As Maine, along with the rest of the country, struggles to settle back into a more ordered lifestyle after the excesses of the 1980s, considerations such as craftsmanship, utility, and affordability are moving to the forefront in housing and other lifestyle decisions. In this annual issue devoted to the variety of Maine living, the editors report some trends fit for the nineties.
A House for ttre Nineties
Inspired by raditional New England mills, a husband-and-wife team designed a house for themselves that is rational, energy-efficient — and affordable. By Beth Crichlow.
A Talent for Rocks
To build the Maine camp of his dreams, the author apprenticed himself to a master builder notable for strong construction and strong opinions. By David Morine.
Putting a Dream Together
When it finally came time to build their dream house, Hank and Monika Bonser found that a remanufactured kit saved them time, grief, and dollars. By Chase Reynolds.
A Wild Touch
Nature requires dedicated helping hands to produce a natural-looking flower garden. A case in point is found on Mount Desert Island. By Jane Lamb.
Making Friendly Furniture
Cabinetnaker David Stenstrom finds that a dab of color here and there adds a contemporary and convivial touch to his period creations. By Liz Blanchard.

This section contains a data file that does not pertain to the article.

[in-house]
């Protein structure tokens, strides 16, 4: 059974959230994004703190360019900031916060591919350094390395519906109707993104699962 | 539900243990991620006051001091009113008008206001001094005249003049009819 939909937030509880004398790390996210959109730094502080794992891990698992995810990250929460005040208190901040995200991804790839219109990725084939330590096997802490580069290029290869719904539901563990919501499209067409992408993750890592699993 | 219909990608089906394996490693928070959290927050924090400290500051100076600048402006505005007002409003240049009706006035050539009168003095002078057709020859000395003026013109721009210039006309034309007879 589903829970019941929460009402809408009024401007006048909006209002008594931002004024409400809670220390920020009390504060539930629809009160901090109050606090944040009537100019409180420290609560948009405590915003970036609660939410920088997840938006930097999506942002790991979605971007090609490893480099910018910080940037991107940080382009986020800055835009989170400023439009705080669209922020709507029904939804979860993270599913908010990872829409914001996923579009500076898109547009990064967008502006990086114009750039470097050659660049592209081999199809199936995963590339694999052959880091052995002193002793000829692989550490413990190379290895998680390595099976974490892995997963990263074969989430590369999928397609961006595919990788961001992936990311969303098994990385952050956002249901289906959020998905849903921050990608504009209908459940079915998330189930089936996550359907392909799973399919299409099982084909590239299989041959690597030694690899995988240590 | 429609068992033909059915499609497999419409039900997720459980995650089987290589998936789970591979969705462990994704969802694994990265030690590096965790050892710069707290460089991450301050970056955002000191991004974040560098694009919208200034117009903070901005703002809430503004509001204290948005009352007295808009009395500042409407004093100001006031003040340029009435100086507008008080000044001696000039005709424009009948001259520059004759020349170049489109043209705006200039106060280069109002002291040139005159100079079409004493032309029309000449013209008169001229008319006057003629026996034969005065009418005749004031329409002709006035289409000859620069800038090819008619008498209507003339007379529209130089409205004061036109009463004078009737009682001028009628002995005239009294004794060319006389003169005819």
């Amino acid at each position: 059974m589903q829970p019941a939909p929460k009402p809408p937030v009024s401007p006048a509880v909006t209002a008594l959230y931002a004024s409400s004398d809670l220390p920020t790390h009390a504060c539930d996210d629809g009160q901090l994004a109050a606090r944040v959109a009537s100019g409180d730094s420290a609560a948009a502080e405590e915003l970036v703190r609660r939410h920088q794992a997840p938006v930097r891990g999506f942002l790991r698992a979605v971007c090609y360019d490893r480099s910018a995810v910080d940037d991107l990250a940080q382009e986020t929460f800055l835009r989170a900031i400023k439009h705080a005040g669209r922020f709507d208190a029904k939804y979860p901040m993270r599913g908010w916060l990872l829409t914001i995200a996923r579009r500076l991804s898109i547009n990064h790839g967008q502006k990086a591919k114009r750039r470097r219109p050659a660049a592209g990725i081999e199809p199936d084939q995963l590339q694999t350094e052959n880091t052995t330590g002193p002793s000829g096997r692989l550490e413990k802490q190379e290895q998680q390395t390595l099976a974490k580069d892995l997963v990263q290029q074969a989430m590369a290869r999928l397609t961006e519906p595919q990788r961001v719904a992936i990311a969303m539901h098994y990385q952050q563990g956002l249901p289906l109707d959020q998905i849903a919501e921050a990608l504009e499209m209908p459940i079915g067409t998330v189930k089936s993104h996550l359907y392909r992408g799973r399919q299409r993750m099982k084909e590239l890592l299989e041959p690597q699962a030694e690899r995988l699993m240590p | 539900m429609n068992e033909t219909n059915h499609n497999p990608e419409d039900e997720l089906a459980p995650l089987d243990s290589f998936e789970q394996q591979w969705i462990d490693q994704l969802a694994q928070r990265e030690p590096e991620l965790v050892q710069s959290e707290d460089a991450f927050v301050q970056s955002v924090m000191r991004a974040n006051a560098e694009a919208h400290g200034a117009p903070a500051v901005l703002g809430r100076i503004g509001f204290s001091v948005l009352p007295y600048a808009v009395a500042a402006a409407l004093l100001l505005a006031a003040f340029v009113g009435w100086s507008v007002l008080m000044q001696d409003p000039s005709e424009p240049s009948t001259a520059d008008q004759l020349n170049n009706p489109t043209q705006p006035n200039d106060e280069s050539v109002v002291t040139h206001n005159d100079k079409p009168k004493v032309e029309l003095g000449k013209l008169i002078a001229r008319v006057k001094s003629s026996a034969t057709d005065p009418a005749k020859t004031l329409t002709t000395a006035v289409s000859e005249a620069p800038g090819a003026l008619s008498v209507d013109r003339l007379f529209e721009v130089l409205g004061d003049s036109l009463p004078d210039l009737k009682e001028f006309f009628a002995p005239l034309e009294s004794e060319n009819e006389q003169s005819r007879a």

Saturday Night at Sunday Rlver
After hours, workaholic staffers at Maine’s busiest ski area recreate amidst all the comforts of home.
Room With A View
Madonna’s product is narrowly based, to say the least, but her marketing skills are honed to a fine edge, and it probably isn’t necessary for her to know anything at all to appeal to those who find her fascinating. By Caskie Stinnett.
The Talk of Portland
Along the Waterfront
Tax Angers Boatbuilders
Down East Bookshelf
Bodies of Water by J.S. Borthwick
The Maine Viewpoint
North by East
Opinions, advisories, and musings from the length and breadth of Maine.
Cover: This archetypal farmstead, the home of retired state highway patrolman Richard T . Grover, Jr., and his wife, Grace, has been the object of admiring glances from passersby near Wiscasset for more than 150 years. Photograph by Brian Vanden Brink.